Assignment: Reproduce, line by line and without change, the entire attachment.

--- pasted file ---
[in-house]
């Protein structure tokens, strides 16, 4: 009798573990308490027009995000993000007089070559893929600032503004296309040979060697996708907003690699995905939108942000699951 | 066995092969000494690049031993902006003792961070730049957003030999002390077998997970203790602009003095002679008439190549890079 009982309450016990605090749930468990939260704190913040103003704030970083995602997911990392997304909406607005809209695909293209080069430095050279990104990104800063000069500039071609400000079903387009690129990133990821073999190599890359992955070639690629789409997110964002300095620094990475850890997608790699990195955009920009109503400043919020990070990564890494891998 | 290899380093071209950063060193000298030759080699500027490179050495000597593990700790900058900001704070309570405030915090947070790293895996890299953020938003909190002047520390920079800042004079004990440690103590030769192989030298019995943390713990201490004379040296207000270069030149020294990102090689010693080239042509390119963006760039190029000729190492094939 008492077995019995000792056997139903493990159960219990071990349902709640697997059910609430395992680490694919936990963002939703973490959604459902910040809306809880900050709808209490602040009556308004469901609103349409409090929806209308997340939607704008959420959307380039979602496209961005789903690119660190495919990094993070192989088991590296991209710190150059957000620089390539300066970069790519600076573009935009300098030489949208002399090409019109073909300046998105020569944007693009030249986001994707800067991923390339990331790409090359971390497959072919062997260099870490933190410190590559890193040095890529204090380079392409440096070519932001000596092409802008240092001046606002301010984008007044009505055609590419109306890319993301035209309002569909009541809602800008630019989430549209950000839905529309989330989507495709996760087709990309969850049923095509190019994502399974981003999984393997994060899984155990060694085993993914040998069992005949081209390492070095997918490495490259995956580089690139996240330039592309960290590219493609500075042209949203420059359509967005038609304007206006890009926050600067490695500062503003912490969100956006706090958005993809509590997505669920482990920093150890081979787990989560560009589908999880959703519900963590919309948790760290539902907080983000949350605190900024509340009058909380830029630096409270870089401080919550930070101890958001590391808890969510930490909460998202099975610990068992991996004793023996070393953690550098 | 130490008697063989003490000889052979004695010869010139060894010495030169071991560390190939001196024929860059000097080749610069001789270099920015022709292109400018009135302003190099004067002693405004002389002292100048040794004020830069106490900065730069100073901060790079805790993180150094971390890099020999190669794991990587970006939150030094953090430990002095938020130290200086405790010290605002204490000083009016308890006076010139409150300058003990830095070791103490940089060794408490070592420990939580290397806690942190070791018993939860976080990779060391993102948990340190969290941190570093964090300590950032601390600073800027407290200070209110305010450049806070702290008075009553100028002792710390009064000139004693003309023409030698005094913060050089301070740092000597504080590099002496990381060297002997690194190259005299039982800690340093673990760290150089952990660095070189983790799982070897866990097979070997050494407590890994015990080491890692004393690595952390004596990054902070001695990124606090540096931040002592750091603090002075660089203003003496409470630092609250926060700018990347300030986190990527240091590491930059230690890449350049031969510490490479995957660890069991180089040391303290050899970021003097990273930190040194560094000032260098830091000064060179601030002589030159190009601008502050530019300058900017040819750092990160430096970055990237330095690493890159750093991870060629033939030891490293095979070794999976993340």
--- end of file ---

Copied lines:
[in-house]
């Protein structure tokens, strides 16, 4: 009798573990308490027009995000993000007089070559893929600032503004296309040979060697996708907003690699995905939108942000699951 | 066995092969000494690049031993902006003792961070730049957003030999002390077998997970203790602009003095002679008439190549890079 009982309450016990605090749930468990939260704190913040103003704030970083995602997911990392997304909406607005809209695909293209080069430095050279990104990104800063000069500039071609400000079903387009690129990133990821073999190599890359992955070639690629789409997110964002300095620094990475850890997608790699990195955009920009109503400043919020990070990564890494891998 | 290899380093071209950063060193000298030759080699500027490179050495000597593990700790900058900001704070309570405030915090947070790293895996890299953020938003909190002047520390920079800042004079004990440690103590030769192989030298019995943390713990201490004379040296207000270069030149020294990102090689010693080239042509390119963006760039190029000729190492094939 008492077995019995000792056997139903493990159960219990071990349902709640697997059910609430395992680490694919936990963002939703973490959604459902910040809306809880900050709808209490602040009556308004469901609103349409409090929806209308997340939607704008959420959307380039979602496209961005789903690119660190495919990094993070192989088991590296991209710190150059957000620089390539300066970069790519600076573009935009300098030489949208002399090409019109073909300046998105020569944007693009030249986001994707800067991923390339990331790409090359971390497959072919062997260099870490933190410190590559890193040095890529204090380079392409440096070519932001000596092409802008240092001046606002301010984008007044009505055609590419109306890319993301035209309002569909009541809602800008630019989430549209950000839905529309989330989507495709996760087709990309969850049923095509190019994502399974981003999984393997994060899984155990060694085993993914040998069992005949081209390492070095997918490495490259995956580089690139996240330039592309960290590219493609500075042209949203420059359509967005038609304007206006890009926050600067490695500062503003912490969100956006706090958005993809509590997505669920482990920093150890081979787990989560560009589908999880959703519900963590919309948790760290539902907080983000949350605190900024509340009058909380830029630096409270870089401080919550930070101890958001590391808890969510930490909460998202099975610990068992991996004793023996070393953690550098 | 130490008697063989003490000889052979004695010869010139060894010495030169071991560390190939001196024929860059000097080749610069001789270099920015022709292109400018009135302003190099004067002693405004002389002292100048040794004020830069106490900065730069100073901060790079805790993180150094971390890099020999190669794991990587970006939150030094953090430990002095938020130290200086405790010290605002204490000083009016308890006076010139409150300058003990830095070791103490940089060794408490070592420990939580290397806690942190070791018993939860976080990779060391993102948990340190969290941190570093964090300590950032601390600073800027407290200070209110305010450049806070702290008075009553100028002792710390009064000139004693003309023409030698005094913060050089301070740092000597504080590099002496990381060297002997690194190259005299039982800690340093673990760290150089952990660095070189983790799982070897866990097979070997050494407590890994015990080491890692004393690595952390004596990054902070001695990124606090540096931040002592750091603090002075660089203003003496409470630092609250926060700018990347300030986190990527240091590491930059230690890449350049031969510490490479995957660890069991180089040391303290050899970021003097990273930190040194560094000032260098830091000064060179601030002589030159190009601008502050530019300058900017040819750092990160430096970055990237330095690493890159750093991870060629033939030891490293095979070794999976993340």